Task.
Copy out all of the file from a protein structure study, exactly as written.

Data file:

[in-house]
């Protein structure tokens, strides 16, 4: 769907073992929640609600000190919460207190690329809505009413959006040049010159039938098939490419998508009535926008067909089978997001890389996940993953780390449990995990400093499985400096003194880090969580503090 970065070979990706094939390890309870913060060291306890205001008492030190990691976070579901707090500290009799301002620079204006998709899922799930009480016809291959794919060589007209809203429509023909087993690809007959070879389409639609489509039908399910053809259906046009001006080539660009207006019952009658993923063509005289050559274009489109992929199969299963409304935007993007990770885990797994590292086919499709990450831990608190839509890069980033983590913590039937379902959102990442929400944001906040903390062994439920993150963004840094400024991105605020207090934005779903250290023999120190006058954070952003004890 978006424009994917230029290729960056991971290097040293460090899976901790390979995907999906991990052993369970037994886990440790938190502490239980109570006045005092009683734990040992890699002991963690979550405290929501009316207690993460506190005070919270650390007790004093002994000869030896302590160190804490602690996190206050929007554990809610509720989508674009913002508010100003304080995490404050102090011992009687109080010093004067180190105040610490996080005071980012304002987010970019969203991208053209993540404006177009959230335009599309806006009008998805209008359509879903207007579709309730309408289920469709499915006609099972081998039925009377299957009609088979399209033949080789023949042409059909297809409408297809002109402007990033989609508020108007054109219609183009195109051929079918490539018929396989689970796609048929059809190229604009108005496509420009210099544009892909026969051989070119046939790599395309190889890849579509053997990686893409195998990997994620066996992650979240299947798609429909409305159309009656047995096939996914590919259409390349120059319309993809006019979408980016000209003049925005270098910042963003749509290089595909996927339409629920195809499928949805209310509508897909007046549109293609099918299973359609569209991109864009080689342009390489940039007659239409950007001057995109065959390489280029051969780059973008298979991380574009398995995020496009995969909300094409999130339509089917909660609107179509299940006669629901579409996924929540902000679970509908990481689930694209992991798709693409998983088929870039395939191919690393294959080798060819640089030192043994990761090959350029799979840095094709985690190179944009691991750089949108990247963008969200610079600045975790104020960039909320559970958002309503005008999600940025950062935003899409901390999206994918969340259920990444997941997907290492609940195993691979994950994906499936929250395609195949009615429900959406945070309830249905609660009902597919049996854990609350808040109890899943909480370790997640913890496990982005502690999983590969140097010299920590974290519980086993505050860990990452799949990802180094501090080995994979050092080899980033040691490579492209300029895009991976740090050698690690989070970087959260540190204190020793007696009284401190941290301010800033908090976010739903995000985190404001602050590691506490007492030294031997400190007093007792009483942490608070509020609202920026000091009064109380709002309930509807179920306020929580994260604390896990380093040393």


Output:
[in-house]
């Protein structure tokens, strides 16, 4: 769907073992929640609600000190919460207190690329809505009413959006040049010159039938098939490419998508009535926008067909089978997001890389996940993953780390449990995990400093499985400096003194880090969580503090 970065070979990706094939390890309870913060060291306890205001008492030190990691976070579901707090500290009799301002620079204006998709899922799930009480016809291959794919060589007209809203429509023909087993690809007959070879389409639609489509039908399910053809259906046009001006080539660009207006019952009658993923063509005289050559274009489109992929199969299963409304935007993007990770885990797994590292086919499709990450831990608190839509890069980033983590913590039937379902959102990442929400944001906040903390062994439920993150963004840094400024991105605020207090934005779903250290023999120190006058954070952003004890 978006424009994917230029290729960056991971290097040293460090899976901790390979995907999906991990052993369970037994886990440790938190502490239980109570006045005092009683734990040992890699002991963690979550405290929501009316207690993460506190005070919270650390007790004093002994000869030896302590160190804490602690996190206050929007554990809610509720989508674009913002508010100003304080995490404050102090011992009687109080010093004067180190105040610490996080005071980012304002987010970019969203991208053209993540404006177009959230335009599309806006009008998805209008359509879903207007579709309730309408289920469709499915006609099972081998039925009377299957009609088979399209033949080789023949042409059909297809409408297809002109402007990033989609508020108007054109219609183009195109051929079918490539018929396989689970796609048929059809190229604009108005496509420009210099544009892909026969051989070119046939790599395309190889890849579509053997990686893409195998990997994620066996992650979240299947798609429909409305159309009656047995096939996914590919259409390349120059319309993809006019979408980016000209003049925005270098910042963003749509290089595909996927339409629920195809499928949805209310509508897909007046549109293609099918299973359609569209991109864009080689342009390489940039007659239409950007001057995109065959390489280029051969780059973008298979991380574009398995995020496009995969909300094409999130339509089917909660609107179509299940006669629901579409996924929540902000679970509908990481689930694209992991798709693409998983088929870039395939191919690393294959080798060819640089030192043994990761090959350029799979840095094709985690190179944009691991750089949108990247963008969200610079600045975790104020960039909320559970958002309503005008999600940025950062935003899409901390999206994918969340259920990444997941997907290492609940195993691979994950994906499936929250395609195949009615429900959406945070309830249905609660009902597919049996854990609350808040109890899943909480370790997640913890496990982005502690999983590969140097010299920590974290519980086993505050860990990452799949990802180094501090080995994979050092080899980033040691490579492209300029895009991976740090050698690690989070970087959260540190204190020793007696009284401190941290301010800033908090976010739903995000985190404001602050590691506490007492030294031997400190007093007792009483942490608070509020609202920026000091009064109380709002309930509807179920306020929580994260604390896990380093040393």